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Ravell Call, Deseret News
Gage Taylor installs ductwork during the construction of new residential housing in Herriman on Monday, Feb. 27, 2017.

SALT LAKE CITY — Finding a place that won’t strain your budget may become more challenging across the Salt Lake Valley as growing housing demand combines with a labor shortage, sending up the costs for a home, a new report indicates.

“The ability to deliver a new home under $200,000 in the Greater Salt Lake market is diminishing quickly,” said Eric Allen, director of Metrostudy’s Utah/Idaho region. “New home starts in this segment have decreased 17 percent compared to last year, while the majority of this activity is for attached product.”

According to Utah-based Metrostudy, Salt Lake builders reported a 17 percent jump in the volume of new home starts in 2016 over the 2015, for a total of 10,778 new units.

The survey also noted that were it not for a severe shortage of labor, the number of new homes built would have been even higher.

“New home production during 2016 was very strong, and while not back to peak levels, the market is definitely experiencing robust growth,” Allen said.

He also said builders are struggling to find enough skilled labor to build homes. Over the past eight years, the labor pool has thinned out significantly, he said.

“Since the recession, a lot of people have just left the (construction) business altogether,” he explained. “Even if (builders) wanted to hire more people, there just isn’t anyone to hire.”

Allen attributed some of the labor shortfall to the Trump administration’s tough immigration policies, which have impacted the undocumented immigrant population that often worked in a number of construction trades.

The threat of deportation may worry some laborers that would otherwise fill jobs on construction sites, he said.

“There are not as many people coming in from other countries,” Allen said. Additionally, the younger generation of the homegrown workforce doesn’t seem to be as interested in trade jobs, he said.

“The millennial generation that’s starting to come up (has) a much more high-tech mentality, so they don’t want to do labor,” Allen said. “They want to be on a computer in much more of a high-tech industry. It’s hard to get those type of people to come into the market.”

Despite the skilled worker shortage, new home starts are up 24 percent so far this year, the report stated.

"With only 23 percent of all new homes built in the last year priced under $300,000, affordability is an area for concern as buyers continue to get pushed out of the market," said Allen. “Affordability is going to get squeezed as prices go up.”

He added that with the pressures of high land prices, low labor and high demand from out-of-state buyers, controlling costs would be challenging for homebuilders. The market for entry-level buyers is being heavily affected, the report stated.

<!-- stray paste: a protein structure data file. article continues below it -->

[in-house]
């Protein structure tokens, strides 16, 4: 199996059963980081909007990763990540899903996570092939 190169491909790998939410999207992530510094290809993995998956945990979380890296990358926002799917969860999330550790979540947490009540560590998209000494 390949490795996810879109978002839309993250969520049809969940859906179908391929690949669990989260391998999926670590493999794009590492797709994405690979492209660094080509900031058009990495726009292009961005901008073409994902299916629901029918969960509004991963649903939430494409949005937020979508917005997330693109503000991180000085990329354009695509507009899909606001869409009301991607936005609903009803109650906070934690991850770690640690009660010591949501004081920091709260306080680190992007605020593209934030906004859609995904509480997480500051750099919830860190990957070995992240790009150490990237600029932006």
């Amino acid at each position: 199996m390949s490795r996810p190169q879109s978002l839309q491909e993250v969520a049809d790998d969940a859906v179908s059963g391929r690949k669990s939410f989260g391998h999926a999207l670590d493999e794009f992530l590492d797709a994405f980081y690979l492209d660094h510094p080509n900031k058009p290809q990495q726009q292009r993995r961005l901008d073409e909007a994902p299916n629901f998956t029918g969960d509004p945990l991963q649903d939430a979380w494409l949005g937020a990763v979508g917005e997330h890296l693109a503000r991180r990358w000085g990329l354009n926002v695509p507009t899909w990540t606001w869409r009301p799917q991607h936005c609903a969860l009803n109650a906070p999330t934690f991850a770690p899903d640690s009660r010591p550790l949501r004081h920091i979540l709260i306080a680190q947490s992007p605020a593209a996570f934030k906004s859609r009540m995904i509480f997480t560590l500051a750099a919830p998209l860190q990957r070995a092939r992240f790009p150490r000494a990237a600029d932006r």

In the last year, the volume of attached housing units rose 15 percent in the $200,000 to $250,000 price range, with 70 percent of homes in the segment are for attached units or town houses. The biggest increase occurred in the $350,000 to $400,000 price point and the $500,000 to $800,000 segment, both of which climbed 35 percent year-over-year, Allen said.

Data indicated the current median price for a new single-family home was $348,500 — up 3 percent from last year; for new attached properties, the median was $233,000 — a 5 percent hike over last year.

Meanwhile, the state’s brisk population growth has also contributed to the housing shortage, said Jim Wood, economist and senior fellow at the University of Utah’s Kem C. Garner Policy Institute.

For the first time in 40 years, the rise in households in Utah exceeds the number of new housing units, he said, resulting in all segments of the housing market reporting strong demand and inadequate supply.

He also notes that new homebuilders have virtually no unsold inventory and are currently producing at peak capacity.

“Builders face three serious supply bottlenecks: labor shortage, high land prices, and municipal zoning, fees and regulations,” he said. “Builders would be hard-pressed to ramp up much beyond current levels of construction.”

With that in mind, he said 2016 was the best year for sales in the Salt Lake County real estate market in a decade, and 2017 should be similarly robust. Echoing Allen’s sentiments, going forward, higher home prices will make affordability an issue, Wood said.

He said how much declining affordability affects consumer demand has yet to be determined, but it likely won’t be enough to change the upward trajectory of home sales and prices this year.

“Overall, it’s going to be a tight market for buyers and renters,” Wood said. “Prices aren’t going to come down. Interest rates aren’t going to come down, and availability is not going to improve much.”